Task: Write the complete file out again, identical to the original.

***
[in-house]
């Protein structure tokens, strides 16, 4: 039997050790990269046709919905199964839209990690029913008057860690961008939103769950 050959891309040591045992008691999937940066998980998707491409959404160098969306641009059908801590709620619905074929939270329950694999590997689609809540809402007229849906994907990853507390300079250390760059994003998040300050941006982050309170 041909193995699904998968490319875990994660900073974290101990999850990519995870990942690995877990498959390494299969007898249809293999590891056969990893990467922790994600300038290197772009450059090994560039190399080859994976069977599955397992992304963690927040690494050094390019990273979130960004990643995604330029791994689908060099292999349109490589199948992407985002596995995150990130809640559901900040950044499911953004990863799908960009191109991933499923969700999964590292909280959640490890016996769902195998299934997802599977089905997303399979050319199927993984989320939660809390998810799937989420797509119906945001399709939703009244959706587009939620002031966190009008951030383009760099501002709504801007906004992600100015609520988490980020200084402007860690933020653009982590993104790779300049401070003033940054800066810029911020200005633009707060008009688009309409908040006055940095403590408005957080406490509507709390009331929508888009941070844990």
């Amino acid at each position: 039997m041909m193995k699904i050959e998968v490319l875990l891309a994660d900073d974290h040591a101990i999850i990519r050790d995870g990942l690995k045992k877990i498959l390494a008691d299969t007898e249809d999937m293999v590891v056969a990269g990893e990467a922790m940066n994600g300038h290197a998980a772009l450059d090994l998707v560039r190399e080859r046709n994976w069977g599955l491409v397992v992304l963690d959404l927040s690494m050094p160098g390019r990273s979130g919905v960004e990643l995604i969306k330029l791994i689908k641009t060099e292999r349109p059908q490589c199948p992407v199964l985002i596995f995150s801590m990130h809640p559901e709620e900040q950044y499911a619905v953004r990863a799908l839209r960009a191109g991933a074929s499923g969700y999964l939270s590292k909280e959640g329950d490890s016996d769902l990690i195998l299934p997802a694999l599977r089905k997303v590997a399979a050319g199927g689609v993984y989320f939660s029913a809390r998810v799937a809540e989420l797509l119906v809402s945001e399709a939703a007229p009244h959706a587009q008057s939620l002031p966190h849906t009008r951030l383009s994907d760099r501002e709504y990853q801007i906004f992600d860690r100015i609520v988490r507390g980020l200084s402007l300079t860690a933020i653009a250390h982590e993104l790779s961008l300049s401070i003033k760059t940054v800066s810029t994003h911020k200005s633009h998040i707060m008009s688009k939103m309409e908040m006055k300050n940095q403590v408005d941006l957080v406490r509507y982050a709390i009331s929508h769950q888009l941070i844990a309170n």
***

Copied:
[in-house]
């Protein structure tokens, strides 16, 4: 039997050790990269046709919905199964839209990690029913008057860690961008939103769950 050959891309040591045992008691999937940066998980998707491409959404160098969306641009059908801590709620619905074929939270329950694999590997689609809540809402007229849906994907990853507390300079250390760059994003998040300050941006982050309170 041909193995699904998968490319875990994660900073974290101990999850990519995870990942690995877990498959390494299969007898249809293999590891056969990893990467922790994600300038290197772009450059090994560039190399080859994976069977599955397992992304963690927040690494050094390019990273979130960004990643995604330029791994689908060099292999349109490589199948992407985002596995995150990130809640559901900040950044499911953004990863799908960009191109991933499923969700999964590292909280959640490890016996769902195998299934997802599977089905997303399979050319199927993984989320939660809390998810799937989420797509119906945001399709939703009244959706587009939620002031966190009008951030383009760099501002709504801007906004992600100015609520988490980020200084402007860690933020653009982590993104790779300049401070003033940054800066810029911020200005633009707060008009688009309409908040006055940095403590408005957080406490509507709390009331929508888009941070844990």
């Amino acid at each position: 039997m041909m193995k699904i050959e998968v490319l875990l891309a994660d900073d974290h040591a101990i999850i990519r050790d995870g990942l690995k045992k877990i498959l390494a008691d299969t007898e249809d999937m293999v590891v056969a990269g990893e990467a922790m940066n994600g300038h290197a998980a772009l450059d090994l998707v560039r190399e080859r046709n994976w069977g599955l491409v397992v992304l963690d959404l927040s690494m050094p160098g390019r990273s979130g919905v960004e990643l995604i969306k330029l791994i689908k641009t060099e292999r349109p059908q490589c199948p992407v199964l985002i596995f995150s801590m990130h809640p559901e709620e900040q950044y499911a619905v953004r990863a799908l839209r960009a191109g991933a074929s499923g969700y999964l939270s590292k909280e959640g329950d490890s016996d769902l990690i195998l299934p997802a694999l599977r089905k997303v590997a399979a050319g199927g689609v993984y989320f939660s029913a809390r998810v799937a809540e989420l797509l119906v809402s945001e399709a939703a007229p009244h959706a587009q008057s939620l002031p966190h849906t009008r951030l383009s994907d760099r501002e709504y990853q801007i906004f992600d860690r100015i609520v988490r507390g980020l200084s402007l300079t860690a933020i653009a250390h982590e993104l790779s961008l300049s401070i003033k760059t940054v800066s810029t994003h911020k200005s633009h998040i707060m008009s688009k939103m309409e908040m006055k300050n940095q403590v408005d941006l957080v406490r509507y982050a709390i009331s929508h769950q888009l941070i844990a309170n």